Art Theft: One Of The Most Intriguing and Famous Cases in History



Art theft is an ancient and complex criminal offense. When you look at the some of the most popular cases of art thefts in history, you see thoroughly prepared operations that include art dealerships, art fakers, mobsters, ransoms, and countless dollars. Here you can check out a few of the most well-known cases of art theft in the history.

The First Theft:
The first recorded case of art theft remained in 1473, when two panels of altarpiece of the Last Judgment by the Dutch painter Hans Memling were taken. While the triptych was being carried by ship from the Netherlands to Florence, the ship was assaulted by pirates who took it to the Gdansk cathedral in Poland. Nowadays, the piece is revealed at the National Museum in Gdansk where it was just recently moved from the Basilica of the Assumption.

One Of The Most Famous Theft:
The most popular story of art theft involves among the most well-known paintings on the planet and among the most well-known artists in history as a suspect. In the night of August 21, 1911, the Mona Lisa was stolen out of the Louver. Not long after, Pablo Picasso was apprehended and questioned by the authorities, but was launched rapidly.

It turned out that the 30 × 21 inch painting was taken by one of the museum workers by the name of Vincenzo Peruggia, who merely carried it concealed under his coat. The crime was carefully conducted by a well-known con guy, Eduardo de Valfierno, who was sent out by an art faker who meant to make copies and offer them as if they were the initial painting.

While Yves Chaudron, the art faker, was busy producing copies for the well-known work of art, Mona Lisa was still concealed at Peruggias house. Eventually, Peruggia was caught by the police while trying to sell the painting to an art dealer from Florence, Italy.

The Biggest Theft in the USA:
The greatest art theft in United States occurred at the Isabella Stewart Gardner Museum. On the night of March 18, 1990, a group of burglars using cops uniforms burglarized the museum and took thirteen paintings whose cumulative value was estimated at around 300 million dollars. The thieves took 2 paintings and one print by Rembrandt, and works of Vermeer, Manet, Degas, Govaert Flinck, along with a French and a Chinese artifact.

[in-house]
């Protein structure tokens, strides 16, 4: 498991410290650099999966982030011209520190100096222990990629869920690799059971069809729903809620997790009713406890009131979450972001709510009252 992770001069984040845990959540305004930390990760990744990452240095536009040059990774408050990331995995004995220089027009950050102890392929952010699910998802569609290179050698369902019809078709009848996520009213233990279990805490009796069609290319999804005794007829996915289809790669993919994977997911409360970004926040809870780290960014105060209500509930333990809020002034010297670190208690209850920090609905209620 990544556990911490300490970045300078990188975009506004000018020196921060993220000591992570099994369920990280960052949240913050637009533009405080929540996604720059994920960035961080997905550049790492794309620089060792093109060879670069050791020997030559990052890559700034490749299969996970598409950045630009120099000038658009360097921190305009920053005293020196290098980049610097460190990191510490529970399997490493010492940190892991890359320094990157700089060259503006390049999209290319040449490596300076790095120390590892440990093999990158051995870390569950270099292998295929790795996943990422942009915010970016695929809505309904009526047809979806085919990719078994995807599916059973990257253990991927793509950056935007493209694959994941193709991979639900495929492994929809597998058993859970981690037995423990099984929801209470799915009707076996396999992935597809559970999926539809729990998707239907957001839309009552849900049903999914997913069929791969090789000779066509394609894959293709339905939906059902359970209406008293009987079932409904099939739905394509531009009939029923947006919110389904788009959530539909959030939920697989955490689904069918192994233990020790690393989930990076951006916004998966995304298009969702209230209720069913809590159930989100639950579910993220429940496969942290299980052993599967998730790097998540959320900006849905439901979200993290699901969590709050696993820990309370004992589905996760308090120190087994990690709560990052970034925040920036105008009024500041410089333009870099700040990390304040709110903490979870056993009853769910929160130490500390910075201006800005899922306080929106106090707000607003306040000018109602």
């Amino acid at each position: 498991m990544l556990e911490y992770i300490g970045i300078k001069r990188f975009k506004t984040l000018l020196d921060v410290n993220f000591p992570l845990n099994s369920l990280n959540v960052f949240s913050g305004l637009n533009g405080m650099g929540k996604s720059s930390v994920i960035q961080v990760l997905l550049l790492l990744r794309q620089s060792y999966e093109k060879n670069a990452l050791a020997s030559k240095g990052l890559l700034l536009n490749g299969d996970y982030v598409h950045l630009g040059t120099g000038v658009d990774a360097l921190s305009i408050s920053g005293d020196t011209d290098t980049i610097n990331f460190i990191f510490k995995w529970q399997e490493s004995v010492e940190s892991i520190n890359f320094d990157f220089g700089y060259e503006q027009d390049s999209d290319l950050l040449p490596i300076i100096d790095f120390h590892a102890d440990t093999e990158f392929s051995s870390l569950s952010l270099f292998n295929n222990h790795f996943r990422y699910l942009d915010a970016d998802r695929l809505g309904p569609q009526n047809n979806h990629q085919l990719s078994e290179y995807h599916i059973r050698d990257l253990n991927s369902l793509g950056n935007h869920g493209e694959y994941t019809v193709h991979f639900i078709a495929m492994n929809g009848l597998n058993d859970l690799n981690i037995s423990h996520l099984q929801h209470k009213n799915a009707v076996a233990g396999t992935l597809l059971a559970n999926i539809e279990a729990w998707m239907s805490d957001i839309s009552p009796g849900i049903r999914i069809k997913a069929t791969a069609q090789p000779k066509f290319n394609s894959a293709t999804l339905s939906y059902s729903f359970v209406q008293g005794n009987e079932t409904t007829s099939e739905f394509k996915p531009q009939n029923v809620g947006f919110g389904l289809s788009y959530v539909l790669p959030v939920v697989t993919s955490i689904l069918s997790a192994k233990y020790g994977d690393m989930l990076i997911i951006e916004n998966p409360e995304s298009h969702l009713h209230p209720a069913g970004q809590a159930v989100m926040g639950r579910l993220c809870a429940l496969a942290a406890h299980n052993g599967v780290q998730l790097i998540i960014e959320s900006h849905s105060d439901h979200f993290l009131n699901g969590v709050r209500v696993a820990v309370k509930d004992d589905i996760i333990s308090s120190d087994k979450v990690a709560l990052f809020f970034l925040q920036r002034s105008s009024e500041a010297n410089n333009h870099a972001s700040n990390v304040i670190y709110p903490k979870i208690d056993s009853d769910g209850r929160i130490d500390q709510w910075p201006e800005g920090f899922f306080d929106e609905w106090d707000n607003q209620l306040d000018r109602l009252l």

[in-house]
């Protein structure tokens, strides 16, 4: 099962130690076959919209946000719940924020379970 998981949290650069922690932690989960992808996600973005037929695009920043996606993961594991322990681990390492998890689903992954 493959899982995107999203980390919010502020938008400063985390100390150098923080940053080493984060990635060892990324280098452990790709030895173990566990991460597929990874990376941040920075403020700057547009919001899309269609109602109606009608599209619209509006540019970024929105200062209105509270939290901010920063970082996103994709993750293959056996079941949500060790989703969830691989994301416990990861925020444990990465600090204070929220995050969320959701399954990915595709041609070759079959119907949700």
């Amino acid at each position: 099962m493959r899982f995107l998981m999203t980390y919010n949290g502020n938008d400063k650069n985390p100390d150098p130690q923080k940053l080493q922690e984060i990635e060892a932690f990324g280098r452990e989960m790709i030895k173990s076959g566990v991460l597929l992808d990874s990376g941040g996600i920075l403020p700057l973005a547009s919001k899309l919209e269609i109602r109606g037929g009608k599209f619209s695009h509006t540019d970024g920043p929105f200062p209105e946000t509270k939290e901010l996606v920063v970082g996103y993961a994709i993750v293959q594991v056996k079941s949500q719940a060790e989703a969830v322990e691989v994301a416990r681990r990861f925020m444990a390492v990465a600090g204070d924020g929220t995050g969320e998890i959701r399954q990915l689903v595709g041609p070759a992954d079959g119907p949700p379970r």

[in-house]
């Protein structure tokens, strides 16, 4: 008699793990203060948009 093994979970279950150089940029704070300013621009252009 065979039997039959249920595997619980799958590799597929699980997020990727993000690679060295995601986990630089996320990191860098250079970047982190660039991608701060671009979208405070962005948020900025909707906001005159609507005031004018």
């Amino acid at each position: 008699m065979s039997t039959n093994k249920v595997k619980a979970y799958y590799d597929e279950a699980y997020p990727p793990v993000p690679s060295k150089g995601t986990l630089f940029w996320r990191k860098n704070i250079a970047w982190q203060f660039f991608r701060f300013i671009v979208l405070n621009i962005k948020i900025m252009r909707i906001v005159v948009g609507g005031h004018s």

As of yet, none of the paintings have actually been found and the case is still unsolved. Inning accordance with current reports, the FBI are investigating the possibility that the Boston Mob together with French art dealers are connected to the criminal offense.

The Scream:
The painting by Edvard Munchs, The Scream, is most likely the most looked for after painting by art burglars in history. It has actually been stolen twice and was only just recently recovered. In 1994, during the Winter Season Olympics in Lillehammer, Norway, The Scream was stolen from an Oslo gallery by two thieves who broke through an open window, set off the alarm and left a note saying: thanks for the poor security.

3 months later, the holders of the painting approached the Norwegian Government with an deal: 1 million dollars ransom for Edvard Munchs The Scream. The Federal government declined the deal, but the Norwegian authorities worked together with the British Authorities and the Getty Museum to arrange a sting operation that restored the painting to where it belongs.

10 years later on, The Scream was stolen once again from the Munch https://www.spokeo.com/Kurt-Criter Museum. This time, the robbers utilized a weapon and took another of Munchs painting with them. While Museum officials awaiting the burglars to demand ransom cash, rumors claimed that both paintings were burned to conceal proof. Ultimately, the Norwegian authorities discovered the 2 paintings on August 31, 2006 however the truths on how they were recovered are not understood.


When you look at the some of the most famous cases of art thefts in history, you see completely planned operations that include art dealers, art fakers, mobsters, ransoms, and millions of dollars. The most famous story of art theft includes one of the most well-known paintings in the world and one of the most famous artists in history as a suspect. The criminal activity was carefully conducted by a well-known con man, Eduardo de Valfierno, who was sent out by an art faker who intended to make copies and offer them as if they were the original painting.

Eventually, Peruggia was captured by the authorities while attempting to sell the painting to an art dealership from Florence, Italy. The painting by Edvard Munchs, The Scream, is probably the most sought after painting by art burglars in history.

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